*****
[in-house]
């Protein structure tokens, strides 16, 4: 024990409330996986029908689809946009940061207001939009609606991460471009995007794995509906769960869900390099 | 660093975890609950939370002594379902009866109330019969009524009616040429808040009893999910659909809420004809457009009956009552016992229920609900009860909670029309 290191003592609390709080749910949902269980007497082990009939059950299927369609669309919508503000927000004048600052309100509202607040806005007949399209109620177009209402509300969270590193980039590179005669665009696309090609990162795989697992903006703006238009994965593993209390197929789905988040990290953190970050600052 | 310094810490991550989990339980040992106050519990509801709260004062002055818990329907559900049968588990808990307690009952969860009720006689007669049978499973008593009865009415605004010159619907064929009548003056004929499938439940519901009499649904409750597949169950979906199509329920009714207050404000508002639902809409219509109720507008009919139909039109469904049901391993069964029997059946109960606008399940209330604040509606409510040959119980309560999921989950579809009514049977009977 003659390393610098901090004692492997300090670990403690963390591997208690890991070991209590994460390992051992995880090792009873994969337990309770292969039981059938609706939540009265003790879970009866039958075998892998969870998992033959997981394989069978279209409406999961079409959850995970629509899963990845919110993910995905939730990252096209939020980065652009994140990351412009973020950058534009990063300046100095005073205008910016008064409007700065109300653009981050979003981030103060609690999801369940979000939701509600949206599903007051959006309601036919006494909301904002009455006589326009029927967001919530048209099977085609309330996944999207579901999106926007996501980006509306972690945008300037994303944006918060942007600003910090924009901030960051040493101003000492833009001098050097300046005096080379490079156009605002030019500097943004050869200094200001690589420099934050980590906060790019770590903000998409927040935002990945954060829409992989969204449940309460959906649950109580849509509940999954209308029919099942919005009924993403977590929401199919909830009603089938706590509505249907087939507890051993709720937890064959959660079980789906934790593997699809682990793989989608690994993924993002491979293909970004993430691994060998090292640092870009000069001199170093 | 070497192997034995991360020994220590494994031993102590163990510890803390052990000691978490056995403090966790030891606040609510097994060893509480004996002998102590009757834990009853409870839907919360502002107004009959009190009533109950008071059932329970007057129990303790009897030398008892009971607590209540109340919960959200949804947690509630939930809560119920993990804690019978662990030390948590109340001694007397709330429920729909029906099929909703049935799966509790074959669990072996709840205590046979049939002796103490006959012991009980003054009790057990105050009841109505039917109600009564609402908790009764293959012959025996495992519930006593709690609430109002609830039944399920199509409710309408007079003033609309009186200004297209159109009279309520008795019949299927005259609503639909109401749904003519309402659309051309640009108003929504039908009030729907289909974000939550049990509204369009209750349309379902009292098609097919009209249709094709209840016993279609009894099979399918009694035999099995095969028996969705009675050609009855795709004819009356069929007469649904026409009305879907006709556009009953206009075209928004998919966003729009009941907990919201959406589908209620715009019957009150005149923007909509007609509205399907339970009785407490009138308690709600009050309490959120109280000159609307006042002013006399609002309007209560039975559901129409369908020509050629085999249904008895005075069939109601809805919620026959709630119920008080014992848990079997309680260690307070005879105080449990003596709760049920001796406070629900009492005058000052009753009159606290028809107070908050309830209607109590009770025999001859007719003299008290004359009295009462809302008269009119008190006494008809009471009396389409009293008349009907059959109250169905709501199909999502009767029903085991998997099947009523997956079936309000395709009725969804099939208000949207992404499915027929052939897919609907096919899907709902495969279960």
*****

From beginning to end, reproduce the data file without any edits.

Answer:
[in-house]
């Protein structure tokens, strides 16, 4: 024990409330996986029908689809946009940061207001939009609606991460471009995007794995509906769960869900390099 | 660093975890609950939370002594379902009866109330019969009524009616040429808040009893999910659909809420004809457009009956009552016992229920609900009860909670029309 290191003592609390709080749910949902269980007497082990009939059950299927369609669309919508503000927000004048600052309100509202607040806005007949399209109620177009209402509300969270590193980039590179005669665009696309090609990162795989697992903006703006238009994965593993209390197929789905988040990290953190970050600052 | 310094810490991550989990339980040992106050519990509801709260004062002055818990329907559900049968588990808990307690009952969860009720006689007669049978499973008593009865009415605004010159619907064929009548003056004929499938439940519901009499649904409750597949169950979906199509329920009714207050404000508002639902809409219509109720507008009919139909039109469904049901391993069964029997059946109960606008399940209330604040509606409510040959119980309560999921989950579809009514049977009977 003659390393610098901090004692492997300090670990403690963390591997208690890991070991209590994460390992051992995880090792009873994969337990309770292969039981059938609706939540009265003790879970009866039958075998892998969870998992033959997981394989069978279209409406999961079409959850995970629509899963990845919110993910995905939730990252096209939020980065652009994140990351412009973020950058534009990063300046100095005073205008910016008064409007700065109300653009981050979003981030103060609690999801369940979000939701509600949206599903007051959006309601036919006494909301904002009455006589326009029927967001919530048209099977085609309330996944999207579901999106926007996501980006509306972690945008300037994303944006918060942007600003910090924009901030960051040493101003000492833009001098050097300046005096080379490079156009605002030019500097943004050869200094200001690589420099934050980590906060790019770590903000998409927040935002990945954060829409992989969204449940309460959906649950109580849509509940999954209308029919099942919005009924993403977590929401199919909830009603089938706590509505249907087939507890051993709720937890064959959660079980789906934790593997699809682990793989989608690994993924993002491979293909970004993430691994060998090292640092870009000069001199170093 | 070497192997034995991360020994220590494994031993102590163990510890803390052990000691978490056995403090966790030891606040609510097994060893509480004996002998102590009757834990009853409870839907919360502002107004009959009190009533109950008071059932329970007057129990303790009897030398008892009971607590209540109340919960959200949804947690509630939930809560119920993990804690019978662990030390948590109340001694007397709330429920729909029906099929909703049935799966509790074959669990072996709840205590046979049939002796103490006959012991009980003054009790057990105050009841109505039917109600009564609402908790009764293959012959025996495992519930006593709690609430109002609830039944399920199509409710309408007079003033609309009186200004297209159109009279309520008795019949299927005259609503639909109401749904003519309402659309051309640009108003929504039908009030729907289909974000939550049990509204369009209750349309379902009292098609097919009209249709094709209840016993279609009894099979399918009694035999099995095969028996969705009675050609009855795709004819009356069929007469649904026409009305879907006709556009009953206009075209928004998919966003729009009941907990919201959406589908209620715009019957009150005149923007909509007609509205399907339970009785407490009138308690709600009050309490959120109280000159609307006042002013006399609002309007209560039975559901129409369908020509050629085999249904008895005075069939109601809805919620026959709630119920008080014992848990079997309680260690307070005879105080449990003596709760049920001796406070629900009492005058000052009753009159606290028809107070908050309830209607109590009770025999001859007719003299008290004359009295009462809302008269009119008190006494008809009471009396389409009293008349009907059959109250169905709501199909999502009767029903085991998997099947009523997956079936309000395709009725969804099939208000949207992404499915027929052939897919609907096919899907709902495969279960």